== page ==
2. In an apparatus for subjecting individuals to a breathing mixture in a closed breathing circuit wherein the gases are caused to move through the closed circuit by the patients breathing, a container enclosing a solution for indicating the presence of CO2 mixture within the closed breathing circuit which is breathed by the patient, said container having a. transparent portion through which said solution is visible, and means for causing a sample of said mixture to pass into the container and bubble through said solution.
3. In anaesthetizing apparatus embodying CO2 absorber mechanism and a closed breathing circuit adapted to pass exhalations through said absor er mechanism and thence on inhalation to the patient, a valve chamber in the inhalation line, a by-pass for said inhalation gases, valve means associated with said valve chamber for rendering said by-pass operative to pass inhala tion gases therethrough or inoperative, and CO2 indicating means in said by-pass.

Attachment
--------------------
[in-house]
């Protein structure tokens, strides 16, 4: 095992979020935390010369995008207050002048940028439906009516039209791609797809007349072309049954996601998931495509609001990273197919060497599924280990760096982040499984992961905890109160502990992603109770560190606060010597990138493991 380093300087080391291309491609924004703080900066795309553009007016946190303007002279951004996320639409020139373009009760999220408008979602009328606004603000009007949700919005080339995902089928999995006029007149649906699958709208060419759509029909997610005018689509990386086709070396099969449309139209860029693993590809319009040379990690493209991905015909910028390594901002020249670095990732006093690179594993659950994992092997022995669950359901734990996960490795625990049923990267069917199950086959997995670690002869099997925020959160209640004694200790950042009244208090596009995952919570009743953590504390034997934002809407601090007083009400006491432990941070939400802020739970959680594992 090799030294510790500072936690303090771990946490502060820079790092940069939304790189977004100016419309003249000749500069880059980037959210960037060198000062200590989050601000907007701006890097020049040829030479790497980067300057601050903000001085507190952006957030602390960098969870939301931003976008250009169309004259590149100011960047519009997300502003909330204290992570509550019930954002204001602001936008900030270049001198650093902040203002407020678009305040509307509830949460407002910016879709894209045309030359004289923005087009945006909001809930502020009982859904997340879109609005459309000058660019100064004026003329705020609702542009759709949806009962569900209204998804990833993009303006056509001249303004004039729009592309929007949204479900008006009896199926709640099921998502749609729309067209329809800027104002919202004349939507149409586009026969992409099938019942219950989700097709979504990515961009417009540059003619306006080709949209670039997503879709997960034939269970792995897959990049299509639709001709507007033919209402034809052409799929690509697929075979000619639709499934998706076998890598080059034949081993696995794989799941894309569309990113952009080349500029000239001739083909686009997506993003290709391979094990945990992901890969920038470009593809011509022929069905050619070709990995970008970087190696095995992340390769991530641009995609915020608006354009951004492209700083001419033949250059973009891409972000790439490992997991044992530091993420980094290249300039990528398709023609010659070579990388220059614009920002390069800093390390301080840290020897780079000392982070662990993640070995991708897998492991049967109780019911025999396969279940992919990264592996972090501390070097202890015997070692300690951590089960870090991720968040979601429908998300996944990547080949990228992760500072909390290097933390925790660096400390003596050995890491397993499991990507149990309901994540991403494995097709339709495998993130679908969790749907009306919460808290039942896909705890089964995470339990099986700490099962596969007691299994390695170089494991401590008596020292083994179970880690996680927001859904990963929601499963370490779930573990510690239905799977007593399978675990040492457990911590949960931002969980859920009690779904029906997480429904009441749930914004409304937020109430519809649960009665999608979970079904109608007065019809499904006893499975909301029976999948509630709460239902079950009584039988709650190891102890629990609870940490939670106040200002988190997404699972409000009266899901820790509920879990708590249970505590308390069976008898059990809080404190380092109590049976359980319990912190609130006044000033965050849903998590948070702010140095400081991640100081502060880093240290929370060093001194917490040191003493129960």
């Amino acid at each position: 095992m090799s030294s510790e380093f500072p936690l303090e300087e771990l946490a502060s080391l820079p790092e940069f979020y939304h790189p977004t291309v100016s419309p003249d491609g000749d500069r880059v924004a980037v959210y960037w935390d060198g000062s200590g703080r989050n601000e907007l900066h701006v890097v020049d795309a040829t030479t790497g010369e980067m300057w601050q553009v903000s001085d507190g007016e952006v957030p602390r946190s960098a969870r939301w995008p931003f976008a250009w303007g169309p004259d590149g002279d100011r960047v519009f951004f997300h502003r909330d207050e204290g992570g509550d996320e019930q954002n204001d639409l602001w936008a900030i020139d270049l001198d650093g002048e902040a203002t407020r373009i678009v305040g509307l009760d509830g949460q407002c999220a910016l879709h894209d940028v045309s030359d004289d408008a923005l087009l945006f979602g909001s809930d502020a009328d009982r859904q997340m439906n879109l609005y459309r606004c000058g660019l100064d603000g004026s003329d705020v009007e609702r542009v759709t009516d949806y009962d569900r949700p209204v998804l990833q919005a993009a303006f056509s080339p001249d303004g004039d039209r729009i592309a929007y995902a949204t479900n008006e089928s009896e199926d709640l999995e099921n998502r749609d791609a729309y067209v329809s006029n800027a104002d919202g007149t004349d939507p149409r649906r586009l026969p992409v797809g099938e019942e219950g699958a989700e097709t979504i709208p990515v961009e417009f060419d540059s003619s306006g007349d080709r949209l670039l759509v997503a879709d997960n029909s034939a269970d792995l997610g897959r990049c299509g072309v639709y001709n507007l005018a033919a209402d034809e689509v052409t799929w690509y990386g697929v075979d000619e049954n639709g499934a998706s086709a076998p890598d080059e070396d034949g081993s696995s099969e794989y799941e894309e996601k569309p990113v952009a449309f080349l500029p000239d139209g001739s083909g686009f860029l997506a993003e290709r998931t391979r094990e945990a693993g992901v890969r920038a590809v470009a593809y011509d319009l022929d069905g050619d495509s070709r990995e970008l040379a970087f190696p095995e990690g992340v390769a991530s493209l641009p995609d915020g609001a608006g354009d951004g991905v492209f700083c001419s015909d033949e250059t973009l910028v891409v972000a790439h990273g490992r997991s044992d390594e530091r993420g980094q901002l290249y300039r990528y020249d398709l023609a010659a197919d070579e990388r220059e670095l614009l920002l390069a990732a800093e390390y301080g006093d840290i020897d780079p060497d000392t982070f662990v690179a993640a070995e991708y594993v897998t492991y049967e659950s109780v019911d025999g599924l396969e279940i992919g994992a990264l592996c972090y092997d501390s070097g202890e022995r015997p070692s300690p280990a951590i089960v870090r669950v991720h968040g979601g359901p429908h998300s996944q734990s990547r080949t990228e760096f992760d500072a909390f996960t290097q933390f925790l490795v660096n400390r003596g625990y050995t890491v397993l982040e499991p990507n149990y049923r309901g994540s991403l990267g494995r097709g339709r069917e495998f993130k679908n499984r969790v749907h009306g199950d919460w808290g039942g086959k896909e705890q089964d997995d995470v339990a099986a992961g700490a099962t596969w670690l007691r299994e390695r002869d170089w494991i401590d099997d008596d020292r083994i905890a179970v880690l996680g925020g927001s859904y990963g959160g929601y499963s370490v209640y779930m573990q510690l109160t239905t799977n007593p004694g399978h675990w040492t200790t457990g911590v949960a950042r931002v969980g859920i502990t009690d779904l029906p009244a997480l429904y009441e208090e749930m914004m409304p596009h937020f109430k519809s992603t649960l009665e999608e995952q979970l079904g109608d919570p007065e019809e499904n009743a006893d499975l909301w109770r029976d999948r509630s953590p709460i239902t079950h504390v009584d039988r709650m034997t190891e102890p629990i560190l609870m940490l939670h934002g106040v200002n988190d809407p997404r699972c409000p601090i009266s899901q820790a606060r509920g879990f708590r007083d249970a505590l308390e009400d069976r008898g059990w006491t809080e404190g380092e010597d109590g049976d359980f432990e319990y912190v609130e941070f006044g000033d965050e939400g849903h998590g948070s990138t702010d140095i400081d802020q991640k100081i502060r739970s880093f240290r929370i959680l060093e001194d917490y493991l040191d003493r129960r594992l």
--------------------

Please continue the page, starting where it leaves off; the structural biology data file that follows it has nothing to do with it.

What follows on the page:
In anaesthetizing apparatus embodying CO2 absorber mechanism and a closed breathing en'- cuit adapted to pass exhalations through said absorber mechanism and thence on inhalation to the patient, a valve chamber in the inhalation line, a by-pass for said inhalation gases, valve means associated with said valve chamber for rendering said by-pass operative to pass inhalation gases therethrough or inoperative, means in the by-pass for cleaning inhalation gas going therethrough from dust and extraneous material, and means in the by-pass for thereafter indicating the presence of CO2 in the inhalation gas.
5. An apparatus embodying means for delivering to individuals a breathing mixture a closed breathing circuit, a container enclosing an indicating solution, said container having a transparent portion through which said solution is visible, and means including a valve and a suction device under the control of the operator for causing said breathing mixture in its circuit to bubble through said solution.
6. In anaesthetizing apparatus embodying CO2 absorber mechanism and a closed breathing circuit adapted to pass exhalations through said absorber mechanism, a container embodying an indicating solution with a. transparent portion through which said solution is visible, a by-pass passageway for passing inhalation gases through said solution, and means including a compression bulb controlled by the operator for moving inhalation gases through the by-pass.